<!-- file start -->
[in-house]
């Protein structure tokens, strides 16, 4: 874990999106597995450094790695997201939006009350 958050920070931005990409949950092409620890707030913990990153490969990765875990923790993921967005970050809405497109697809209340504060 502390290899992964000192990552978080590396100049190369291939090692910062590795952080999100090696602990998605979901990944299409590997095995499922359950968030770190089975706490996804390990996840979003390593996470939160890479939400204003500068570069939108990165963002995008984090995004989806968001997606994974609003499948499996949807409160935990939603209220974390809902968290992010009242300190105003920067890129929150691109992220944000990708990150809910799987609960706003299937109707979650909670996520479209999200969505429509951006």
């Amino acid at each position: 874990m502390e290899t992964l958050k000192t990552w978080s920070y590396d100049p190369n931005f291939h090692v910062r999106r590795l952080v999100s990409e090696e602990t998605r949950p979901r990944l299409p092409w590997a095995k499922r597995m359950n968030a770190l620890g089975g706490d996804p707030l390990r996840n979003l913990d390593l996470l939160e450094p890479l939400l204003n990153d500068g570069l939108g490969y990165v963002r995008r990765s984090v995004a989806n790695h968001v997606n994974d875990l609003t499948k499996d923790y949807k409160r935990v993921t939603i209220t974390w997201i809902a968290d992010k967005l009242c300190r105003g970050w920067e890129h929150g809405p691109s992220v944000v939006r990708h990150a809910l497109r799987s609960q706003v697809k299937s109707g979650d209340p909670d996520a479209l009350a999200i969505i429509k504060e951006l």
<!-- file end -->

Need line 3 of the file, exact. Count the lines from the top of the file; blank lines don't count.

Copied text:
């Amino acid at each position: 874990m502390e290899t992964l958050k000192t990552w978080s920070y590396d100049p190369n931005f291939h090692v910062r999106r590795l952080v999100s990409e090696e602990t998605r949950p979901r990944l299409p092409w590997a095995k499922r597995m359950n968030a770190l620890g089975g706490d996804p707030l390990r996840n979003l913990d390593l996470l939160e450094p890479l939400l204003n990153d500068g570069l939108g490969y990165v963002r995008r990765s984090v995004a989806n790695h968001v997606n994974d875990l609003t499948k499996d923790y949807k409160r935990v993921t939603i209220t974390w997201i809902a968290d992010k967005l009242c300190r105003g970050w920067e890129h929150g809405p691109s992220v944000v939006r990708h990150a809910l497109r799987s609960q706003v697809k299937s109707g979650d209340p909670d996520a479209l009350a999200i969505i429509k504060e951006l």